Making Magic in a Cooler – Part 1

Andres and I were finally able to complete the Magic Cooler project and present it at the Freescale booth at Austin Mini Maker Faire 2015!  Now to document!

This project started out as something to help educate kids in learning to control Christmas lights with music using a microcontroller in an easy-to-use environment last year in the Makerspace for my son’s middle school.  At that time, we used an Arduino Uno, but I was able to pretty easily convert to using the much more practical and powerful Teensy 3.1 thanks to the Teensyduino software add-on.

The most challenging part of that Makerspace music project was the AC circuit side of the hookup.   To not modify the Christmas lights being controlled, I had to cut off the plugs on some sacrificial Christmas lights to serve as the controlled outlets.

I had since wanted to do a project upgrade, using regular AC duplex outlets to control many more lights!  And fit it all into a portable, rugged “box” of some sort.

As with any project, I started off with some thoughts:


Initial concept drawing


A bit of circuit diagram in there.

Initially, I had wanted to use a cheap, black toolbox to house the AC circuits.  But after some measurements of the interior, it seemed a bit cramped for what I wanted to add, and the walls seemed too thin to support installing the ‘blue boxes’ needed to properly contain the AC outlets.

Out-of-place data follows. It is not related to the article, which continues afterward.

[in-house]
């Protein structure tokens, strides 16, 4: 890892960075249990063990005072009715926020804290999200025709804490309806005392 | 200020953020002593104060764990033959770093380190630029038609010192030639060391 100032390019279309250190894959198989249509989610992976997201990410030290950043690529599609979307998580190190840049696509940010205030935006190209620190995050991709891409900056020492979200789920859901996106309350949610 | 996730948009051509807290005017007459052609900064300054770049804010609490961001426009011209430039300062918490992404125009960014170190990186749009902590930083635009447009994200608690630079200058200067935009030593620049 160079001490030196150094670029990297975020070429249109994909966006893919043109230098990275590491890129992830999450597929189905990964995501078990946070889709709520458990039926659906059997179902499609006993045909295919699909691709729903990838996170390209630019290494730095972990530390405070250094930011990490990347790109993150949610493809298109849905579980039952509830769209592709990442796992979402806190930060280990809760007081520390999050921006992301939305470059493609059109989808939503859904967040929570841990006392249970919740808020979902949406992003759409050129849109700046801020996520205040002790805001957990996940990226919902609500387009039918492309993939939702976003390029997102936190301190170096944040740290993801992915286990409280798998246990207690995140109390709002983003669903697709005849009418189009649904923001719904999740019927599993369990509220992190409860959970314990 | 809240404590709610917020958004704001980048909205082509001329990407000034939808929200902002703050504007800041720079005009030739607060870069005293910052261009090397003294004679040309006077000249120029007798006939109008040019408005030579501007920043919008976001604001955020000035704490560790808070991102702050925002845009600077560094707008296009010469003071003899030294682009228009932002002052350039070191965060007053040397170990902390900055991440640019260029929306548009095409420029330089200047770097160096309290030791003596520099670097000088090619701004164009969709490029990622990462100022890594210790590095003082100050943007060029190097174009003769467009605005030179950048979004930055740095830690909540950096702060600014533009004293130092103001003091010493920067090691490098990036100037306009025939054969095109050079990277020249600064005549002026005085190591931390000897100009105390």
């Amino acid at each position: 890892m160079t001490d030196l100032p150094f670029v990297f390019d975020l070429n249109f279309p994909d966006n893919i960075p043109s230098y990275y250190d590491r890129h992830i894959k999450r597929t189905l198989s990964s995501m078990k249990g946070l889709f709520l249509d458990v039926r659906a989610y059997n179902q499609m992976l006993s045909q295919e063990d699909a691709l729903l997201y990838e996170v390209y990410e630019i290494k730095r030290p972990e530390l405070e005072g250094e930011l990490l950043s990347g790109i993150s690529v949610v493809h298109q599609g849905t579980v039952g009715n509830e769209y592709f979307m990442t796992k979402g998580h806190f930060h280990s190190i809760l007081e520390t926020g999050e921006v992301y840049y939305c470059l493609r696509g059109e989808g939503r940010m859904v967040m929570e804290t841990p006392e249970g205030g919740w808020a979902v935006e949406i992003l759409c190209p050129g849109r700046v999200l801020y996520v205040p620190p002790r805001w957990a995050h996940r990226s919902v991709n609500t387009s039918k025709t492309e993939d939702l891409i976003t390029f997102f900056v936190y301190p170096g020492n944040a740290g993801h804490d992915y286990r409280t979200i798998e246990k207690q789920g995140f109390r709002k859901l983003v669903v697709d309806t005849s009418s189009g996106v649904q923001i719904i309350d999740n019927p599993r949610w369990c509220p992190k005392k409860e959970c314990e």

Fortuitously, I was cleaning out the garage around this time, taking stuff to Goodwill.   As I was putting this blue Coleman cooler with broken lid hinges into the trunk of the car, it hit me that this would be the perfect container for a portable music and light show:


All kinds of possibilities!

It has 1″ thick walls, lots of room inside, a handle and wheels!  The lid not being hinged on is actually a plus as it allows removing the lid completely to permit work inside.

Part 1 of this article will focus on the physical and AC electrical side of the build.

Electricity and Safety

I wanted first and foremost for the AC part to be as safe as possible.  Just like in the walls in your house, what that means is containment of all connections via blue boxes and a master junction box.  It also means having a circuit breaker or a ground-fault circuit interrupter.  I chose the latter.

Step 1: Install the AC blue boxes and outlets in the sidewalls of the cooler.

I wanted to have 10 outlets total as I have 10 relays available for control, which means having 5 duplex outlets.   I also wanted a simple light switch to help to turn off all exterior outlets if necessary, for safety reasons and to permit debugging code and music without having to worry about driving the external lights.  The outlets were planned to be on the ‘back side’ of the cooler.

Out came the cutting tools…